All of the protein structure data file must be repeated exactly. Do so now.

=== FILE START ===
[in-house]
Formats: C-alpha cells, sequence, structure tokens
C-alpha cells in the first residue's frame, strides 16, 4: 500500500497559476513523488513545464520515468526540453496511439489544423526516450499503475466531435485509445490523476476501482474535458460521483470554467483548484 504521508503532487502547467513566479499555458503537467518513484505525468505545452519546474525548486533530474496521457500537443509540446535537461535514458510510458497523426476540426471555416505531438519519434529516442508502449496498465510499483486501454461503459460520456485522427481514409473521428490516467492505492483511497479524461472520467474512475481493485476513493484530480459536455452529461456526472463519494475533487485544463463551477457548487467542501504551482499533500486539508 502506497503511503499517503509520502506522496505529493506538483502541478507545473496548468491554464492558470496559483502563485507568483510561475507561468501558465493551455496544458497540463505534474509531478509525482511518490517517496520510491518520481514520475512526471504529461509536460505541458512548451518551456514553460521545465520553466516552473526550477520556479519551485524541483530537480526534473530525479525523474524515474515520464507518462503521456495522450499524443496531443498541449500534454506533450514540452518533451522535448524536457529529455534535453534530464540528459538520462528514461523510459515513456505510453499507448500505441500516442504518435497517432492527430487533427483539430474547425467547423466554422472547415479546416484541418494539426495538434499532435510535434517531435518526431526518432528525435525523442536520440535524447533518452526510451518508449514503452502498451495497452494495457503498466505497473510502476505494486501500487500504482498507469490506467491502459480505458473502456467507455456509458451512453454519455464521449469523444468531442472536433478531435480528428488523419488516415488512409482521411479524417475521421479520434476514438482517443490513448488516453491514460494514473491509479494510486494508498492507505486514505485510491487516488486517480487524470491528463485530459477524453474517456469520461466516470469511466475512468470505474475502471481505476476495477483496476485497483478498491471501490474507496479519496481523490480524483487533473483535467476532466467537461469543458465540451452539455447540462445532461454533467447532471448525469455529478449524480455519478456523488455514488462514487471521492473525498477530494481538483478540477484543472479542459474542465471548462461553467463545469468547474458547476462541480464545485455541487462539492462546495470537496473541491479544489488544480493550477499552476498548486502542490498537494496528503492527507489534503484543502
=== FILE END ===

[in-house]
Formats: C-alpha cells, sequence, structure tokens
C-alpha cells in the first residue's frame, strides 16, 4: 500500500497559476513523488513545464520515468526540453496511439489544423526516450499503475466531435485509445490523476476501482474535458460521483470554467483548484 504521508503532487502547467513566479499555458503537467518513484505525468505545452519546474525548486533530474496521457500537443509540446535537461535514458510510458497523426476540426471555416505531438519519434529516442508502449496498465510499483486501454461503459460520456485522427481514409473521428490516467492505492483511497479524461472520467474512475481493485476513493484530480459536455452529461456526472463519494475533487485544463463551477457548487467542501504551482499533500486539508 502506497503511503499517503509520502506522496505529493506538483502541478507545473496548468491554464492558470496559483502563485507568483510561475507561468501558465493551455496544458497540463505534474509531478509525482511518490517517496520510491518520481514520475512526471504529461509536460505541458512548451518551456514553460521545465520553466516552473526550477520556479519551485524541483530537480526534473530525479525523474524515474515520464507518462503521456495522450499524443496531443498541449500534454506533450514540452518533451522535448524536457529529455534535453534530464540528459538520462528514461523510459515513456505510453499507448500505441500516442504518435497517432492527430487533427483539430474547425467547423466554422472547415479546416484541418494539426495538434499532435510535434517531435518526431526518432528525435525523442536520440535524447533518452526510451518508449514503452502498451495497452494495457503498466505497473510502476505494486501500487500504482498507469490506467491502459480505458473502456467507455456509458451512453454519455464521449469523444468531442472536433478531435480528428488523419488516415488512409482521411479524417475521421479520434476514438482517443490513448488516453491514460494514473491509479494510486494508498492507505486514505485510491487516488486517480487524470491528463485530459477524453474517456469520461466516470469511466475512468470505474475502471481505476476495477483496476485497483478498491471501490474507496479519496481523490480524483487533473483535467476532466467537461469543458465540451452539455447540462445532461454533467447532471448525469455529478449524480455519478456523488455514488462514487471521492473525498477530494481538483478540477484543472479542459474542465471548462461553467463545469468547474458547476462541480464545485455541487462539492462546495470537496473541491479544489488544480493550477499552476498548486502542490498537494496528503492527507489534503484543502